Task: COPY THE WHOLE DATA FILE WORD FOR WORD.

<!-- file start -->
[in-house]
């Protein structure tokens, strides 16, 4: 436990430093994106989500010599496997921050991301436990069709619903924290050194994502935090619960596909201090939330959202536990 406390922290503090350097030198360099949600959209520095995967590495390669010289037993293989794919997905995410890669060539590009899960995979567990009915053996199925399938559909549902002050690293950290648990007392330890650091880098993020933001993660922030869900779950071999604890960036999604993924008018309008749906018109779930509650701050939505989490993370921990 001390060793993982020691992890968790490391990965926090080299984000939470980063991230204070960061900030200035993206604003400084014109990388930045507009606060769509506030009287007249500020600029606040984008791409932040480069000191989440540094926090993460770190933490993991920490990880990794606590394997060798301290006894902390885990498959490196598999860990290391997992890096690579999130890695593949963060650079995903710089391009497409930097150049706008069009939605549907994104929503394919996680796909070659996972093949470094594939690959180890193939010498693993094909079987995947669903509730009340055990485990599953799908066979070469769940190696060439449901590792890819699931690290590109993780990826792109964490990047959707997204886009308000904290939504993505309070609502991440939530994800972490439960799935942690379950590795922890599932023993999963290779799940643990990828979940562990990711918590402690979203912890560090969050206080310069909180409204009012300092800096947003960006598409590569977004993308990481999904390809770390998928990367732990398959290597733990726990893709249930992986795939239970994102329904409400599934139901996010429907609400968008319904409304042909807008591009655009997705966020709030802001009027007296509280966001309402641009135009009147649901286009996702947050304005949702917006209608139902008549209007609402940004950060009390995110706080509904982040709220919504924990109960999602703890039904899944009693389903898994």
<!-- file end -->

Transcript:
[in-house]
């Protein structure tokens, strides 16, 4: 436990430093994106989500010599496997921050991301436990069709619903924290050194994502935090619960596909201090939330959202536990 406390922290503090350097030198360099949600959209520095995967590495390669010289037993293989794919997905995410890669060539590009899960995979567990009915053996199925399938559909549902002050690293950290648990007392330890650091880098993020933001993660922030869900779950071999604890960036999604993924008018309008749906018109779930509650701050939505989490993370921990 001390060793993982020691992890968790490391990965926090080299984000939470980063991230204070960061900030200035993206604003400084014109990388930045507009606060769509506030009287007249500020600029606040984008791409932040480069000191989440540094926090993460770190933490993991920490990880990794606590394997060798301290006894902390885990498959490196598999860990290391997992890096690579999130890695593949963060650079995903710089391009497409930097150049706008069009939605549907994104929503394919996680796909070659996972093949470094594939690959180890193939010498693993094909079987995947669903509730009340055990485990599953799908066979070469769940190696060439449901590792890819699931690290590109993780990826792109964490990047959707997204886009308000904290939504993505309070609502991440939530994800972490439960799935942690379950590795922890599932023993999963290779799940643990990828979940562990990711918590402690979203912890560090969050206080310069909180409204009012300092800096947003960006598409590569977004993308990481999904390809770390998928990367732990398959290597733990726990893709249930992986795939239970994102329904409400599934139901996010429907609400968008319904409304042909807008591009655009997705966020709030802001009027007296509280966001309402641009135009009147649901286009996702947050304005949702917006209608139902008549209007609402940004950060009390995110706080509904982040709220919504924990109960999602703890039904899944009693389903898994």